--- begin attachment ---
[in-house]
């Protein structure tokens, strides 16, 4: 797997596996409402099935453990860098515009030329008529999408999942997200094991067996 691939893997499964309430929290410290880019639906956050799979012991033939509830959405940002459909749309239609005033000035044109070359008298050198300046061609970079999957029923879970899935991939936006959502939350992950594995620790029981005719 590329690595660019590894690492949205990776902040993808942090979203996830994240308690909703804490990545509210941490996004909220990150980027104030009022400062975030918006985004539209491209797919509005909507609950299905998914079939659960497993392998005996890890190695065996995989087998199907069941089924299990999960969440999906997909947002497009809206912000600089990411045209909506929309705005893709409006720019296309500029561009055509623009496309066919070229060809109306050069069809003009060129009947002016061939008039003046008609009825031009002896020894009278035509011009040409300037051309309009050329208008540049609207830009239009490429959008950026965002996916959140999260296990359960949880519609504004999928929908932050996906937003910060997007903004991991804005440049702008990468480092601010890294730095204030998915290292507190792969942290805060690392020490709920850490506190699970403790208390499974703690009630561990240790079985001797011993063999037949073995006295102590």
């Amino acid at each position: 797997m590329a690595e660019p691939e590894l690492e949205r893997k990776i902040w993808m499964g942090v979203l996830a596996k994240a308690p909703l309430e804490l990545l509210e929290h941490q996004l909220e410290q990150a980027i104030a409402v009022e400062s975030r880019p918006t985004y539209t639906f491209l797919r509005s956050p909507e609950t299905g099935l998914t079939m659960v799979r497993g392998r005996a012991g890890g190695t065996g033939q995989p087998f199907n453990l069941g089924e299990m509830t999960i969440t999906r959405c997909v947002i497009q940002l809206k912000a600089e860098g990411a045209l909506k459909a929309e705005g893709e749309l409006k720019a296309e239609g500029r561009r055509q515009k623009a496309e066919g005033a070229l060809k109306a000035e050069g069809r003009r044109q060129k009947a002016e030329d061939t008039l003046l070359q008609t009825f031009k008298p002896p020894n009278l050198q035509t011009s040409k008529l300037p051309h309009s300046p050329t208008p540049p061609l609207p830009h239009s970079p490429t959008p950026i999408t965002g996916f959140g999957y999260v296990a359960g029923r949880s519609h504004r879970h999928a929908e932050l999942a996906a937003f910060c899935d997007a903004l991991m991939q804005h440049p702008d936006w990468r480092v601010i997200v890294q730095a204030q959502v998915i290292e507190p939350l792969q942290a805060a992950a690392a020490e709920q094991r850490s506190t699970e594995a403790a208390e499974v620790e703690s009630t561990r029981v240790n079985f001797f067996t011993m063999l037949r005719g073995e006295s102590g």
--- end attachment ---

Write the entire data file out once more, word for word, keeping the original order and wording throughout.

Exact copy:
[in-house]
């Protein structure tokens, strides 16, 4: 797997596996409402099935453990860098515009030329008529999408999942997200094991067996 691939893997499964309430929290410290880019639906956050799979012991033939509830959405940002459909749309239609005033000035044109070359008298050198300046061609970079999957029923879970899935991939936006959502939350992950594995620790029981005719 590329690595660019590894690492949205990776902040993808942090979203996830994240308690909703804490990545509210941490996004909220990150980027104030009022400062975030918006985004539209491209797919509005909507609950299905998914079939659960497993392998005996890890190695065996995989087998199907069941089924299990999960969440999906997909947002497009809206912000600089990411045209909506929309705005893709409006720019296309500029561009055509623009496309066919070229060809109306050069069809003009060129009947002016061939008039003046008609009825031009002896020894009278035509011009040409300037051309309009050329208008540049609207830009239009490429959008950026965002996916959140999260296990359960949880519609504004999928929908932050996906937003910060997007903004991991804005440049702008990468480092601010890294730095204030998915290292507190792969942290805060690392020490709920850490506190699970403790208390499974703690009630561990240790079985001797011993063999037949073995006295102590």
């Amino acid at each position: 797997m590329a690595e660019p691939e590894l690492e949205r893997k990776i902040w993808m499964g942090v979203l996830a596996k994240a308690p909703l309430e804490l990545l509210e929290h941490q996004l909220e410290q990150a980027i104030a409402v009022e400062s975030r880019p918006t985004y539209t639906f491209l797919r509005s956050p909507e609950t299905g099935l998914t079939m659960v799979r497993g392998r005996a012991g890890g190695t065996g033939q995989p087998f199907n453990l069941g089924e299990m509830t999960i969440t999906r959405c997909v947002i497009q940002l809206k912000a600089e860098g990411a045209l909506k459909a929309e705005g893709e749309l409006k720019a296309e239609g500029r561009r055509q515009k623009a496309e066919g005033a070229l060809k109306a000035e050069g069809r003009r044109q060129k009947a002016e030329d061939t008039l003046l070359q008609t009825f031009k008298p002896p020894n009278l050198q035509t011009s040409k008529l300037p051309h309009s300046p050329t208008p540049p061609l609207p830009h239009s970079p490429t959008p950026i999408t965002g996916f959140g999957y999260v296990a359960g029923r949880s519609h504004r879970h999928a929908e932050l999942a996906a937003f910060c899935d997007a903004l991991m991939q804005h440049p702008d936006w990468r480092v601010i997200v890294q730095a204030q959502v998915i290292e507190p939350l792969q942290a805060a992950a690392a020490e709920q094991r850490s506190t699970e594995a403790a208390e499974v620790e703690s009630t561990r029981v240790n079985f001797f067996t011993m063999l037949r005719g073995e006295s102590g």